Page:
For many, investment decisions are governed and affected by a company’s ESG initiatives. Experts project that ESG-mandated assets will make up half of all professionally managed assets by the end of 2024.

Using Political Power Against Private Companies

In a time when many regulatory changes are pushed by political figures and their constituents, companies have to be more careful about their DEI and ESG activity. If they take the wrong position, some worry that their companies will be used as political pawns to bring about changes that could punish corporations.

In conjunction with political activism affecting private enterprise, it’s also important to discuss the rise of shareholder activism. CEOs and board members can now have even their private conversations and opinions held against the company, with politically motivated shareholders looking to unseat those they don’t like. In this way, being on the “wrong” side of a political issue can be costly to a company.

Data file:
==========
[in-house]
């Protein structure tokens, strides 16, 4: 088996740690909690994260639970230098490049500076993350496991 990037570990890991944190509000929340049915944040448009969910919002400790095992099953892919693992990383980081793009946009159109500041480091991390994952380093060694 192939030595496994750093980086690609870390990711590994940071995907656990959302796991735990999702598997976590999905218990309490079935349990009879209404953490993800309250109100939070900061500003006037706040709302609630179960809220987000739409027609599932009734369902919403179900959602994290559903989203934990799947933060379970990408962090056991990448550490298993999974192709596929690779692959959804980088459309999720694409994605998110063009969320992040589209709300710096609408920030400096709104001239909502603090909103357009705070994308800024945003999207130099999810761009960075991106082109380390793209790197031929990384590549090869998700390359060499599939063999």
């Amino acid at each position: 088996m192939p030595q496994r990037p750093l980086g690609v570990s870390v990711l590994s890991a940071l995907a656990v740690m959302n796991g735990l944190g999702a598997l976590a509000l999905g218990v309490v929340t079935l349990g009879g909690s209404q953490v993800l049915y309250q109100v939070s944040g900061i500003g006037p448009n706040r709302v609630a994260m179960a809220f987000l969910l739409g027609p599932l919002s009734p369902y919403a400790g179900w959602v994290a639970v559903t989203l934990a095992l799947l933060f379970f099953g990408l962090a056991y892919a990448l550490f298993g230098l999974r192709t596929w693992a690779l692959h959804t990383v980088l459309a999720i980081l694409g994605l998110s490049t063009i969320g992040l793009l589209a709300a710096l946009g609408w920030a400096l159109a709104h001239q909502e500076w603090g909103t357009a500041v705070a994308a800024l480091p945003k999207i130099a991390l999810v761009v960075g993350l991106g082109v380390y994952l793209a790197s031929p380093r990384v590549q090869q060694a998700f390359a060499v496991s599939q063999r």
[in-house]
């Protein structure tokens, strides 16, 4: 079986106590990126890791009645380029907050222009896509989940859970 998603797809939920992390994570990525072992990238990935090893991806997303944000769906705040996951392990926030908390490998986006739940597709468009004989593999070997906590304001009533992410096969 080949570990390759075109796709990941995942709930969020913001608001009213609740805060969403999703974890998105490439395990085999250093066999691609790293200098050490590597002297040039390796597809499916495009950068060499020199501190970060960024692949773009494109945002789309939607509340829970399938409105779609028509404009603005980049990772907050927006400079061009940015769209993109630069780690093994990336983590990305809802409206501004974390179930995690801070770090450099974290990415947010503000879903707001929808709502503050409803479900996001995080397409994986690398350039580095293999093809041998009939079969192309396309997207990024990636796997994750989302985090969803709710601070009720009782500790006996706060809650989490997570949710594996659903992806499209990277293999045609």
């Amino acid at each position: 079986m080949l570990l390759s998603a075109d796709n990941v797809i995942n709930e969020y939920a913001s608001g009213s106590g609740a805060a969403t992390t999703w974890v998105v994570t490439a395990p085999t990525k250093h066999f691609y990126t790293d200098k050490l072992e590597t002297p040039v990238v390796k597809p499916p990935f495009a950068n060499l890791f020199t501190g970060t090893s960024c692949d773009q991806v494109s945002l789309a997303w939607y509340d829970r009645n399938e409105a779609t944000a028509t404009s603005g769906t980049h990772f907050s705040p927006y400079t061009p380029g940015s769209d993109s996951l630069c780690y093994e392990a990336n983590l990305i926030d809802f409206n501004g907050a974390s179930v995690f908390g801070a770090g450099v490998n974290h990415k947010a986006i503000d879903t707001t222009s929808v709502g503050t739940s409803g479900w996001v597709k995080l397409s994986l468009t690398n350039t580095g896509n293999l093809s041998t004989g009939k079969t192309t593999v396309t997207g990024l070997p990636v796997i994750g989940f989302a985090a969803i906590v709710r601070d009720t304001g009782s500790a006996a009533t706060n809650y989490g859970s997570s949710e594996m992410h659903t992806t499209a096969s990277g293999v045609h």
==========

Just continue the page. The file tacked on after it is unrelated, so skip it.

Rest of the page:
Shifting Focus in the Boardroom

Getting involved in political and social issues takes up time that some board members insist they don’t have. Directors now have to take time to think about issues that simply were not a problem before the business sector got caught in the crosshairs of political debate.

These issues take up extra space and time on the agenda. However, they also introduce another opportunity for differing opinions to flourish. Such a situation heightens the need for diplomacy in the boardroom.

What Boards Need to Do to Combat Political Turmoil

While companies may never be able to completely evict politics from the boardroom, corporate leaders can do the following to ease the burden of dealing with it: